Korean peninsula — dangerous nuclear flashpoint

One expects a showdown between North Korea and United States since their policy statements seem to be guided by irrational impulses rather than rational calculations

Korean peninsula — dangerous nuclear flashpoint

“If he utters one threat, in the form of an overt threat, which by the way he has been uttering for years, and his family has been uttering for years, or if he does anything with respect to Guam, or any place else that's an American territory or an American ally, he will truly regret it and he will regret it fast." U.S President Donald Trump.

Since July 28 when North Korea tested an intercontinental ballistic missile and the threat of the North Korean leader Kim Jong-un that his country will target Guam, an America naval base, with nuclear weapons if attacked by the U.S, intensive "war of words" between the two countries seems to escalate conflict in the Korean peninsula. Trump reacted to North Korean threats by his stern warning that "North Korea best not make any more threats to the United States. They will be met with fire and the fury like the world has never seen."

Since 1994 when U.S-North Korean nuclear conflict began till today, efforts to restrain Pyongyang's nuclear ambitions failed. North Korea not only left Nuclear Non-Proliferation Treaty (NPT) in January 2003 but augmented its proliferation drive to the extent that recently it claimed to have tested ICBM's capable of targeting the U.S mainland with nuclear weapons. The U.N Security Council retaliated on August 5 by imposing fresh sanctions on North Korea thus further deepening its economic predicament. Consequently, the world saw the worsening of security situation in North East Asia when South Korea and Japan along with the United States, discussed measures to counter predictable nuclear strike from North Korea. The ongoing tug of war between the U.S and North Korea should be taken seriously as it is for the first time that after the Cuban Missile Crisis of October 1962 that the world is reaching the brink of a nuclear conflict. It is argued by analysts on the U.S-North Korean nuclear conflict that the more Pyongyang is economic and militarily coerced, the more the Stalinist regime will react out of frustration and insecurity.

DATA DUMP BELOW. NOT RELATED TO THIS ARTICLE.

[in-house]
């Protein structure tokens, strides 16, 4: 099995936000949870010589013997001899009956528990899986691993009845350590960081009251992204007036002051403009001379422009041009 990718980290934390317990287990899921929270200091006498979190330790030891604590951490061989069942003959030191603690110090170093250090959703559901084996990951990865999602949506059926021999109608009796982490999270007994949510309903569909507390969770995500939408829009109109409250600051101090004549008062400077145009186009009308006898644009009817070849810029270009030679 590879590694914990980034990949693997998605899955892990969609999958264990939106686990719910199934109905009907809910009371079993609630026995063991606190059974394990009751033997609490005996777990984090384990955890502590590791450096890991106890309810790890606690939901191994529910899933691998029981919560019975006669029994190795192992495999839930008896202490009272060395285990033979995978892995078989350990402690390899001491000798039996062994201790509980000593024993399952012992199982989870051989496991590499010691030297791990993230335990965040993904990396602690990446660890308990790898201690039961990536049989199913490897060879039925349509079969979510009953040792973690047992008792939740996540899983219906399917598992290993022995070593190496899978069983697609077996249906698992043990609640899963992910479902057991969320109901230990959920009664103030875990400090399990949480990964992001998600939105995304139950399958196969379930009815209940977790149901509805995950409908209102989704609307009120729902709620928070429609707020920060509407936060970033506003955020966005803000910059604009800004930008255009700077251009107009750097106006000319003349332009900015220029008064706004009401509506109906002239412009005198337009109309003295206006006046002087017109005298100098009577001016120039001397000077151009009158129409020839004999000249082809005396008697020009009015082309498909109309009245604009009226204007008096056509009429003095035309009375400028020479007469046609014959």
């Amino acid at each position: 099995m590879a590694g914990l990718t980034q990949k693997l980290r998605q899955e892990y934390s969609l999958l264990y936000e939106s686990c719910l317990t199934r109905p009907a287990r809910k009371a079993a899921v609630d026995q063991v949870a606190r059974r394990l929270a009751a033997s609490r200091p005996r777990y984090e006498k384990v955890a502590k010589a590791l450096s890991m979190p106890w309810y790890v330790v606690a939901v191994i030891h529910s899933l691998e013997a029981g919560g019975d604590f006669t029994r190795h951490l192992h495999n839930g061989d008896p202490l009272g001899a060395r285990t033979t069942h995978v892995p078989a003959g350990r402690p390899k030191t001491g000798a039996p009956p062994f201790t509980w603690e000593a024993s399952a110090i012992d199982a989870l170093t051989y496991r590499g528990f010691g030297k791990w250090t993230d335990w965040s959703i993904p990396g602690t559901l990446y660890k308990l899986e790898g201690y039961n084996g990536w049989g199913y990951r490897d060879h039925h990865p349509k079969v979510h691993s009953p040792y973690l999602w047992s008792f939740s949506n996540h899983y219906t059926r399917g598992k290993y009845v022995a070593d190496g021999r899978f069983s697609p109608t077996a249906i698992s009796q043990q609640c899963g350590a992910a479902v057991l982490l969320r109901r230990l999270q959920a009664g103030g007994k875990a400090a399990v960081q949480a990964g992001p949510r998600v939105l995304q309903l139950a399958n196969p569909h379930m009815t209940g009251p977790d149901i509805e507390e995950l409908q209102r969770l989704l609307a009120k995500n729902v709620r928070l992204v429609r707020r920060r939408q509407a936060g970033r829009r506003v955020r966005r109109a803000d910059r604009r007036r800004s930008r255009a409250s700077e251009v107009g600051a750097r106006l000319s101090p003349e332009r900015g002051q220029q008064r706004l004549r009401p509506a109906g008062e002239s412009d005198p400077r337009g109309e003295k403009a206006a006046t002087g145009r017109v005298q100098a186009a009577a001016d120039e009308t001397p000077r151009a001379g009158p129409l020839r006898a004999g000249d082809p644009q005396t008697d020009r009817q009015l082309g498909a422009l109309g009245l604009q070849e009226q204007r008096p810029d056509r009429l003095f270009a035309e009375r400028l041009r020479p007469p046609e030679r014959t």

Two realities tend to give credence as far as dangerous situation in the Korean Peninsula is concerned. First, irrationality on the part of Donald Trump and Kim Jong-un while dealing with the present crisis. Both are involved in brinkmanship without realizing serious implications. If Kim Jong Un has threatened to put the sea of Japan in flames and target Guam with ballistic missiles, Trump has retaliated by threatening North Korea with 'fire and fury' and military solutions of "locked and loaded." The U.S Secretary of State Rex Tillerson did try to put some cold water on Trump offensive against North Korea when he endorsed dialogue as the option and telling Pyongyang that "we are not your enemy."